In systems development and integration, whether the instances of a data schema may be recovered from those of another is a question that may be seen profound. This is because if this is the case, one system is dominated and therefore can be replaced by another without losing the capacity of the systems in providing information, which constitutes a correctness criterion for schema dominance. And yet, this problem does not seem to have been well investigated. In this paper we shed some light on it. In the literature, works that are closest to this problem are based upon the notion of 'relevant information capacity', which is concerned with whether one schema may replace another without losing the capacity of the system in storing the same data instances. We observe that the rational of such an approach is over intuitive (even though the techniques involved are sophisticated) and we reveal that it is the phenomenon that one or more instances of a schema can tell us truly what an instance of another schema is that underpins a convincing answer to this question. This is a matter of one thing carrying information about another. Conventional information theoretic approaches are based upon the notion of entropy and the preservation of it. We observe that schema instance recovery requires looking at much more detailed levels of informational relationships than that, namely random events and particulars of random events.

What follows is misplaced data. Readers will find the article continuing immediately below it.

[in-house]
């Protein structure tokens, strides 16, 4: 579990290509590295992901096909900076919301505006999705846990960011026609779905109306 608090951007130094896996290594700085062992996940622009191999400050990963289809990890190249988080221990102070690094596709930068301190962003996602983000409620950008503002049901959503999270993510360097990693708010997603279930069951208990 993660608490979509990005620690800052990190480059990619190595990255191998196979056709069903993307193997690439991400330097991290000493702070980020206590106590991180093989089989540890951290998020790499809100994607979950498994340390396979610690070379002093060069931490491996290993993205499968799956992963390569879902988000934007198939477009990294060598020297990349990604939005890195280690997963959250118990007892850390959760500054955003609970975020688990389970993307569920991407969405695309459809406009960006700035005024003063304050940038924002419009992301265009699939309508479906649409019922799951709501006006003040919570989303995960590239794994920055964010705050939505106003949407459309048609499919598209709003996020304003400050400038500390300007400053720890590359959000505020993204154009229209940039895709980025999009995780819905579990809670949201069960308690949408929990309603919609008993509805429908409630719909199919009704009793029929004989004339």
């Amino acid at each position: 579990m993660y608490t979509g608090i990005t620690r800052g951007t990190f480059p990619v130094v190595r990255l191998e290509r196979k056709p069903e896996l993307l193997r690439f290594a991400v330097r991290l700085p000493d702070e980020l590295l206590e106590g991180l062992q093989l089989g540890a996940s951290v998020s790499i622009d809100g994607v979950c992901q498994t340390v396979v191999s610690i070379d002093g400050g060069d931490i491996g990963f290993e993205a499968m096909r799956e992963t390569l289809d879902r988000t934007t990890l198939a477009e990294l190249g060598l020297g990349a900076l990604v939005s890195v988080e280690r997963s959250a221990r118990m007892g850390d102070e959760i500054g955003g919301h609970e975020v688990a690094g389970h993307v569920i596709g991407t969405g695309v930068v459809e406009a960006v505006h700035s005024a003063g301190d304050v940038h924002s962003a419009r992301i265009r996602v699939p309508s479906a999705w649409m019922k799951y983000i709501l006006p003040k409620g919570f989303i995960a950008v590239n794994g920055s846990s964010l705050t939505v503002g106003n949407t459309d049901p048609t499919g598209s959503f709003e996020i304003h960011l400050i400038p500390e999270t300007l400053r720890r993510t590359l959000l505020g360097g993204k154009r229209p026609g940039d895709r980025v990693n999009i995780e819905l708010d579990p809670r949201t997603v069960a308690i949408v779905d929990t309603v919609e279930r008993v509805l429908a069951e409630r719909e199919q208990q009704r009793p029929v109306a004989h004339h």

|WSEAS Transactions on Information Science and Applications
|Published - Sept 2009